My initial take was that the caucuses had gone just fine and it was the reporting that was the problem: an app that crashed and swamped phone lines. (Trying to implement the app without adequate training and testing was clearly a mistake.) But I didn’t think the rest of the country was making this distinction; from the headlines in the papers, they were probably concluding that the whole thing had been a horror show. And I knew from direct experience that this just wasn’t true. Moreover, there was a paper trail, so we’d know the real results in the end. I did think the reporting issues and the fact that there was no winner to report to a nation on tenterhooks was very unfortunate. I think it will undermine people’s trust in our electoral systems and make people more skeptical of and cynical about our democratic processes. And the last thing we need is for people to be discouraged from voting because they don’t think their vote will be counted properly. I was chagrined that the optics were so bad for Iowa when my caucus experience had been entirely positive, and I knew the Democrats’ nomination process was off to a very rocky start.

Later, I read a more worrisome report (yes, in The New York Times) about caucus numbers that didn’t add up or were internally inconsistent. If this report is true, that is bad. (The New York Times has since reported even more.) Caucus officers did have to report more sets of numbers this year, and I can imagine how this might’ve led to confusion. As far as I know, the caucuses are basically run by volunteers, many of whom probably have years of experience and are very competent. I would hope that there’s careful training and built-in safeguards to ensure that caucus results are reported accurately. I hope that the final Iowa results will express what happened on caucus night because with all the other flaws in our electoral system, at the very least we need well-run local elections.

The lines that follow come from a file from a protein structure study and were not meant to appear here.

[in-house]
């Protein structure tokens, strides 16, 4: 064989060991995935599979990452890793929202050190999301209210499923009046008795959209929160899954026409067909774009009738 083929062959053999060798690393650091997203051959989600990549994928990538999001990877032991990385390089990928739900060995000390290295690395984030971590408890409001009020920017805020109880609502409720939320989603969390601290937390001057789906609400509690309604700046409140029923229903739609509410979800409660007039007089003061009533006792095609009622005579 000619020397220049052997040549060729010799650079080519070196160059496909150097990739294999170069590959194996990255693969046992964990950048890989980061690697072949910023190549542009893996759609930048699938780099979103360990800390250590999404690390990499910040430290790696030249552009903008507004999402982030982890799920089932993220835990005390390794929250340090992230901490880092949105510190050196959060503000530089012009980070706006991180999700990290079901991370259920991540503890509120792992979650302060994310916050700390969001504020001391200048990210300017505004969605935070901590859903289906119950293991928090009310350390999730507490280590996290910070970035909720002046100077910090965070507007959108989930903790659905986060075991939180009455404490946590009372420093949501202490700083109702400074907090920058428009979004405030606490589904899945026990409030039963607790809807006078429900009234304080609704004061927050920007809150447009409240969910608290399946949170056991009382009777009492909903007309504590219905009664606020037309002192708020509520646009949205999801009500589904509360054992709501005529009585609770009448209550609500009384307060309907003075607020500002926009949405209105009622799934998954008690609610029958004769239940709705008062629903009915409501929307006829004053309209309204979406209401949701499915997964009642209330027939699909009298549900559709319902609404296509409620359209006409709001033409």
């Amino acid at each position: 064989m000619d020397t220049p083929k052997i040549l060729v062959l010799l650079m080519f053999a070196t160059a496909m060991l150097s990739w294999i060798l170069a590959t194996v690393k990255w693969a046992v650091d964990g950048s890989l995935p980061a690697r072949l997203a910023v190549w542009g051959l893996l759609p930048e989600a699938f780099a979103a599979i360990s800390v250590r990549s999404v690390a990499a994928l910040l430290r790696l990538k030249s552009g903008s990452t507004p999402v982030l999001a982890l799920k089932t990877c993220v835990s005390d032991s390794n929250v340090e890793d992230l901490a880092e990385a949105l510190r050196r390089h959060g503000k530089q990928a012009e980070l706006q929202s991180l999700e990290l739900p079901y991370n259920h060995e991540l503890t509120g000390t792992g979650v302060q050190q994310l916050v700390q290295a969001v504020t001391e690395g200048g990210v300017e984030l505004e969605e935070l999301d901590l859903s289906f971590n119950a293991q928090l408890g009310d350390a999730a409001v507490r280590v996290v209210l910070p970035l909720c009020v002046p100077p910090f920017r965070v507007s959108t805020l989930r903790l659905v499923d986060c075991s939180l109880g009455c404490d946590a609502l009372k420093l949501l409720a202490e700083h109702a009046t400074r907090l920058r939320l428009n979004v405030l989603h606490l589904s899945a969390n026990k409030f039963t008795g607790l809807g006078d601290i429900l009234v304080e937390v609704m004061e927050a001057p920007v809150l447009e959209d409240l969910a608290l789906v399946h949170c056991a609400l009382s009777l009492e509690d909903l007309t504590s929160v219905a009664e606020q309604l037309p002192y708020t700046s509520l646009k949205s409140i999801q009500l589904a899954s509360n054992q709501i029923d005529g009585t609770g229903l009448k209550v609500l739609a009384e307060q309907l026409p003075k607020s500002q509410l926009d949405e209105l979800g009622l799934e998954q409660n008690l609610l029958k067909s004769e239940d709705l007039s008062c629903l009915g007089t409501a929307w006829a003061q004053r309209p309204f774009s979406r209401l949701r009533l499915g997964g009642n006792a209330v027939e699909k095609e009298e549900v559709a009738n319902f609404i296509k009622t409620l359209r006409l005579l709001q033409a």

Carving and Printmaking

Our university’s international student center has a new artists and writers collective whose meetings Isabelle and I have been attending. At the last meeting, Isabelle taught everyone how to carve stamps out of plastic erasers with X-Acto knives. The erasers are nice and soft. For my first ever stamp design, I eventually decided on a bass clef, and the result wasn’t too bad. It’s like a rustic bass clef.

Two days later, we went to a linocut workshop hosted by the Horn Press, UCLA’s book arts society. Isabelle is quite experienced with linocut, but I had never done it before, and it’s a bit trickier than plastic erasers. We used gouges of various shapes and widths to carve linoleum plates mounted on wood blocks. It took me a while to come up with a design again. I tried thinking of things I used to draw when I was younger that I actually felt turned out well, and I remembered these little birds made of simple shapes for the crown, eye, beak, wings, tail, and feet. I don’t remember what originally inspired those drawings; I think I must’ve seen a brush painting somewhere. Anyway, I set to work with my gouge, and of course I picked a design that required me to carve away most of the plate. But I finished.

First print at the workshop

Later I did some additional cleanup with some of Isabelle’s tools, and I tried printing again.

hapa.me

Yesterday I went to the Japanese American National Museum to see Kip Fulbeck’s exhibit hapa.me: 15 years of the hapa project. I’ve blogged about what hapa means before and also about seeing Kip Fulbeck at the LA Times Festival of Books in 2017. For this exhibit, Fulbeck took new photographs of the participants in the original Hapa Project and again asked them to respond to the prompt, What are you? The result is about 40 double portraits separated in time by fifteen years, accompanied by the subjects’ original written statements and their new ones.